My noble Friend the Parliamentary Under-Secretary of State for Education (Baroness Barran) has made the following written ministerial statement:
The 2019 manifesto committed the Government to intervening in schools with entrenched underperformance. We believe that every child has the right to go to a school that is good or outstanding. While we have rightly focused our attention on inadequate schools in recent years, we now need to look at the minority of schools that are not making necessary improvements. We are especially concerned about schools that have received two or more consecutive Ofsted judgements of below good. There are currently around 900 state schools in England (around 4.3% of schools), with around 420,000 pupils, that meet this threshold.
The above numbers will obviously depend on the outcome of upcoming inspections as schools will fall into and out of scope. Following the pause in Ofsted inspections due to the covid-19 pandemic, Ofsted recommenced inspections in May 2021 and, as the Government announced in the recent White Paper, will inspect all schools against the current inspection framework by the end of the summer term 2025, to provide a quicker assessment of recovery from the pandemic.
By amending the definition of a school which is “coasting”, this statutory instrument will grant the Secretary of State for Education the discretionary power to intervene in schools that are currently judged as requires improvement by Ofsted and that have met the threshold of two or more consecutive Ofsted judgements below good. This power to intervene will apply equally to maintained schools and academies. It will also apply to maintained special schools, alternative provision academies and pupil referral units which have previously been excluded under the existing power to intervene in coasting schools.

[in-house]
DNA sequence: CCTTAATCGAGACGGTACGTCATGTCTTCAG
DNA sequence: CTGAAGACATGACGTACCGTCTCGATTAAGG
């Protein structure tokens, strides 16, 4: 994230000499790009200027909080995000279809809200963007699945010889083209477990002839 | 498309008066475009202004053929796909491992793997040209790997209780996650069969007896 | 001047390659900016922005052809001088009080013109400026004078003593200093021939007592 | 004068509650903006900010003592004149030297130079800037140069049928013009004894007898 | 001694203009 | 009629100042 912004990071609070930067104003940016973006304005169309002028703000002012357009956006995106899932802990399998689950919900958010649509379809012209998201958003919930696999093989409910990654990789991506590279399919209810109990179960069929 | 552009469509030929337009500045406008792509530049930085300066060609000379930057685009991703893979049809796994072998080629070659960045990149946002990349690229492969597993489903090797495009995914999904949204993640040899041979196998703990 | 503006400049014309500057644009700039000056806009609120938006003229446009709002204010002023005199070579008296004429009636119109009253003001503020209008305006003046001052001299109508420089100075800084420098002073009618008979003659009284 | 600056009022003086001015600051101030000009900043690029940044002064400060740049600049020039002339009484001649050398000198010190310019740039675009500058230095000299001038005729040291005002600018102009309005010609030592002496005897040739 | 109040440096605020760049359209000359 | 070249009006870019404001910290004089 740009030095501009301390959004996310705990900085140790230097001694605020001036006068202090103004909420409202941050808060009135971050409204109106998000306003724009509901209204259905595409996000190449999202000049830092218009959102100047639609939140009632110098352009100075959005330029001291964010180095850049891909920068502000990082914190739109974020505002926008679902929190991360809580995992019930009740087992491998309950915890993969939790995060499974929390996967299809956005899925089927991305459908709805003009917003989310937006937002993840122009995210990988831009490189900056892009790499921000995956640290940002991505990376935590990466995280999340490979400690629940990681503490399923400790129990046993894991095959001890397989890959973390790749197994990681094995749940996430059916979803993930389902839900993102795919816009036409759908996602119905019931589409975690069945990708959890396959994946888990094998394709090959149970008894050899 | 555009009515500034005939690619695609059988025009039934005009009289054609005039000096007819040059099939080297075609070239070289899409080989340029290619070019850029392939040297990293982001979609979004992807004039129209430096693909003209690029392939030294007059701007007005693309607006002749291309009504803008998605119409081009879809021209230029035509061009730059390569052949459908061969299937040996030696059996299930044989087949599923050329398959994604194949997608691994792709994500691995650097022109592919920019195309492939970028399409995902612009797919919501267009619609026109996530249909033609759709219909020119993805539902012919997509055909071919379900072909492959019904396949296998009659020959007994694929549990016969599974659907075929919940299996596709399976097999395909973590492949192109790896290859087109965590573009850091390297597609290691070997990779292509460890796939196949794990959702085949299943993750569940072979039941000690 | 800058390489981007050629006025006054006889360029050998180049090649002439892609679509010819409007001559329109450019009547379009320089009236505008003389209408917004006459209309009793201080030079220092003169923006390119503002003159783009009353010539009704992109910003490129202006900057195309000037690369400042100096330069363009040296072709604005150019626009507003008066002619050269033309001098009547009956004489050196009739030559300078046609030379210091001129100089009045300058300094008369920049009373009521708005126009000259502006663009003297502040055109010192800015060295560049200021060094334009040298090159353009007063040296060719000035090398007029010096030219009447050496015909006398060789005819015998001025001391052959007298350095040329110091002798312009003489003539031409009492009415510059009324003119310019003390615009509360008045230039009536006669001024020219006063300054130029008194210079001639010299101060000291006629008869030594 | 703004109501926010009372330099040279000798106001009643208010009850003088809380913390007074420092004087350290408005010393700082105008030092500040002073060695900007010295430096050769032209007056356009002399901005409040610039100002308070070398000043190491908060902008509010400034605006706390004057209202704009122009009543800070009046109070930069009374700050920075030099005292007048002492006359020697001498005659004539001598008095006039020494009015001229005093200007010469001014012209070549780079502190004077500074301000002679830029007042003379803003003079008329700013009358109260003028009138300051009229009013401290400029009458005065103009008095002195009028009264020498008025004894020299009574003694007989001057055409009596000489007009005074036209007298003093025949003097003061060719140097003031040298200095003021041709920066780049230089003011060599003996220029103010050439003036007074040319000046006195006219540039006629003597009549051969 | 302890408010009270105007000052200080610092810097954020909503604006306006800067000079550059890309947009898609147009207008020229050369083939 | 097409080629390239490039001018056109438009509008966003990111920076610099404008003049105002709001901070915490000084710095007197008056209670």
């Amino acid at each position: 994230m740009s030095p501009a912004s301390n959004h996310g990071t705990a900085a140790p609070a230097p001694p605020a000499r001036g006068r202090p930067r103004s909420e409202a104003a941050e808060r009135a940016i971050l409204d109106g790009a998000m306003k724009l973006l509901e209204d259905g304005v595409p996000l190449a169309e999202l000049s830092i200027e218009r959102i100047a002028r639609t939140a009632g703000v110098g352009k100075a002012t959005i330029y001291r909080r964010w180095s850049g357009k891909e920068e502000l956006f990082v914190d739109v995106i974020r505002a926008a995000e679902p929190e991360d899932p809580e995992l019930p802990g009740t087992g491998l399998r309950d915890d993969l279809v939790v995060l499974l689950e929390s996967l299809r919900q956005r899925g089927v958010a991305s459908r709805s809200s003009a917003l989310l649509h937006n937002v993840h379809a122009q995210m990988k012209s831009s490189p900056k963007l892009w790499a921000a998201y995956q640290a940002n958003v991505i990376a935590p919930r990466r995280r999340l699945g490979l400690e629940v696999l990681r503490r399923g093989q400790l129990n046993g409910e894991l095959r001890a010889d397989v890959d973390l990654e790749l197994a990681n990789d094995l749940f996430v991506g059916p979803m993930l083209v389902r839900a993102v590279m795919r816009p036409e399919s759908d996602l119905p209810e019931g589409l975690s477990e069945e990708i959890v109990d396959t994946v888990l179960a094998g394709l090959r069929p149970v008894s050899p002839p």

We want to support pupils in schools that are in areas of the greatest entrenched underperformance. Therefore, initially the Department will prioritise interventions in schools that are in one of the 55 education investment areas (EIAs). The Department will also prioritise schools that are not currently part of a strong family of schools, especially where the Department does not believe the current leadership has the capacity to drive school improvement quickly enough.
Regional directors will assess each case on an individual basis, taking into account any representations made by the school’s governing body and other interested parties, inspection history (including whether inspection reports demonstrate an upward trajectory), evidence regarding the capacity of leadership and management to secure sustained improvement, performance and other quantitative data and evidence relating to the local context of the school.
The update to the schools causing concern guidance published alongside the response to the consultation on supporting schools not making necessary improvement sets out the process for intervention in schools that meet the new definition of “coasting”.